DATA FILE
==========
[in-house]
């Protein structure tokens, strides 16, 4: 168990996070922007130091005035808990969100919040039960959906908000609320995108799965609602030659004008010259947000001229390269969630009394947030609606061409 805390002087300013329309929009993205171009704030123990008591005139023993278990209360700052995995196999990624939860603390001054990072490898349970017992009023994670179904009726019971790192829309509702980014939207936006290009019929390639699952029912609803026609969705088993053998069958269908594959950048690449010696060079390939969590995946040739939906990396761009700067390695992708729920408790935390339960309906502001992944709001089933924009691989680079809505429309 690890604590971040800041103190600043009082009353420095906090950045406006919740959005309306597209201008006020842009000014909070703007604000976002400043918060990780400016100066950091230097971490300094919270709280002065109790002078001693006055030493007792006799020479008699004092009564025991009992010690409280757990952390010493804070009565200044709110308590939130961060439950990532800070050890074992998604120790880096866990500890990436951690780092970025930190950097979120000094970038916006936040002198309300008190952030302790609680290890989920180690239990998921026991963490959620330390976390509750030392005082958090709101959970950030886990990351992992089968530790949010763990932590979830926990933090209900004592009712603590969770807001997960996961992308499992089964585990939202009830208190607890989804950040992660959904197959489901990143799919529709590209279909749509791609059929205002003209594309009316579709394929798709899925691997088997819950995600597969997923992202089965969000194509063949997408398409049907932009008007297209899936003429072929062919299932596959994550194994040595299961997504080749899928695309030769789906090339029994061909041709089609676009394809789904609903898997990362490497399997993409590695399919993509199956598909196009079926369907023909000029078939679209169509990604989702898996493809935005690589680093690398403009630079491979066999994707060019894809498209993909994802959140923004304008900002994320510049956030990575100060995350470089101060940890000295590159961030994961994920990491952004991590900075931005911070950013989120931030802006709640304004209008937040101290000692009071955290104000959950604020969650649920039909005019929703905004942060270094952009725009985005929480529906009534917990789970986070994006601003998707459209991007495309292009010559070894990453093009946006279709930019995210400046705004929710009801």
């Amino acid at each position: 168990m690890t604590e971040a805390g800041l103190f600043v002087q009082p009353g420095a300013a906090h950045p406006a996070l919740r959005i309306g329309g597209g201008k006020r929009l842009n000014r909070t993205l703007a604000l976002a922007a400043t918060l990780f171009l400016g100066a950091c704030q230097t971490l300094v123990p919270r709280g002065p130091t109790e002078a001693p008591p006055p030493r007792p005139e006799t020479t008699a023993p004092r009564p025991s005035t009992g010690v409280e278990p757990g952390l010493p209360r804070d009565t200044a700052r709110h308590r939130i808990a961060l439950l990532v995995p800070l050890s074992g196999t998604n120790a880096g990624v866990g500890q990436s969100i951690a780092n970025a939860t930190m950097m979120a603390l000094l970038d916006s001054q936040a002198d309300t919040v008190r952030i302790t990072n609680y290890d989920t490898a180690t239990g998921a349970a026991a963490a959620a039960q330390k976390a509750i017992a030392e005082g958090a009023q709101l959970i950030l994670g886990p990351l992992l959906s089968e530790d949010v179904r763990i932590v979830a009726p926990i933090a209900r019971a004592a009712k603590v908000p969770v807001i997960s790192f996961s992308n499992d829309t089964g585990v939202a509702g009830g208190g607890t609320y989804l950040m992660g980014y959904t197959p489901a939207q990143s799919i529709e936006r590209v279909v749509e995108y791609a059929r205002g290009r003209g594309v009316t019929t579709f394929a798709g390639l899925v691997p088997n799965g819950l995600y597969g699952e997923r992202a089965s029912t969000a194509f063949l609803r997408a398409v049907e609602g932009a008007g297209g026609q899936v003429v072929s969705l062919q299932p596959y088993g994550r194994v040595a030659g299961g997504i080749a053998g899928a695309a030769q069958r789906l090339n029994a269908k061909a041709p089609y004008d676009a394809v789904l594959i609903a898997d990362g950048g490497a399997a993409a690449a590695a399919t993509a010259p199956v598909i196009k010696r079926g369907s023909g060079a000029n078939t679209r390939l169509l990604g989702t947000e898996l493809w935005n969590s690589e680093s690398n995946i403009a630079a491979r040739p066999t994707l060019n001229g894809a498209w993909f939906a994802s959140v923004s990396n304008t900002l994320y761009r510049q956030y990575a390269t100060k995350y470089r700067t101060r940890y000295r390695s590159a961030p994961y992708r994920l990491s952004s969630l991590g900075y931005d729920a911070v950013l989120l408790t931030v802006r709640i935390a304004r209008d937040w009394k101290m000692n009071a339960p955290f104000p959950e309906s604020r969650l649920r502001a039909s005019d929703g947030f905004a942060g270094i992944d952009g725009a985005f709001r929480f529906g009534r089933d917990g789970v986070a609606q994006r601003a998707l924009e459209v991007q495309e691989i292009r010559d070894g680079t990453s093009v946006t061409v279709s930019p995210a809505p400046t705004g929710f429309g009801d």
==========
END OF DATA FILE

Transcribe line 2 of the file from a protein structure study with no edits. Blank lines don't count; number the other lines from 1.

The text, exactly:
């Protein structure tokens, strides 16, 4: 168990996070922007130091005035808990969100919040039960959906908000609320995108799965609602030659004008010259947000001229390269969630009394947030609606061409 805390002087300013329309929009993205171009704030123990008591005139023993278990209360700052995995196999990624939860603390001054990072490898349970017992009023994670179904009726019971790192829309509702980014939207936006290009019929390639699952029912609803026609969705088993053998069958269908594959950048690449010696060079390939969590995946040739939906990396761009700067390695992708729920408790935390339960309906502001992944709001089933924009691989680079809505429309 690890604590971040800041103190600043009082009353420095906090950045406006919740959005309306597209201008006020842009000014909070703007604000976002400043918060990780400016100066950091230097971490300094919270709280002065109790002078001693006055030493007792006799020479008699004092009564025991009992010690409280757990952390010493804070009565200044709110308590939130961060439950990532800070050890074992998604120790880096866990500890990436951690780092970025930190950097979120000094970038916006936040002198309300008190952030302790609680290890989920180690239990998921026991963490959620330390976390509750030392005082958090709101959970950030886990990351992992089968530790949010763990932590979830926990933090209900004592009712603590969770807001997960996961992308499992089964585990939202009830208190607890989804950040992660959904197959489901990143799919529709590209279909749509791609059929205002003209594309009316579709394929798709899925691997088997819950995600597969997923992202089965969000194509063949997408398409049907932009008007297209899936003429072929062919299932596959994550194994040595299961997504080749899928695309030769789906090339029994061909041709089609676009394809789904609903898997990362490497399997993409590695399919993509199956598909196009079926369907023909000029078939679209169509990604989702898996493809935005690589680093690398403009630079491979066999994707060019894809498209993909994802959140923004304008900002994320510049956030990575100060995350470089101060940890000295590159961030994961994920990491952004991590900075931005911070950013989120931030802006709640304004209008937040101290000692009071955290104000959950604020969650649920039909005019929703905004942060270094952009725009985005929480529906009534917990789970986070994006601003998707459209991007495309292009010559070894990453093009946006279709930019995210400046705004929710009801």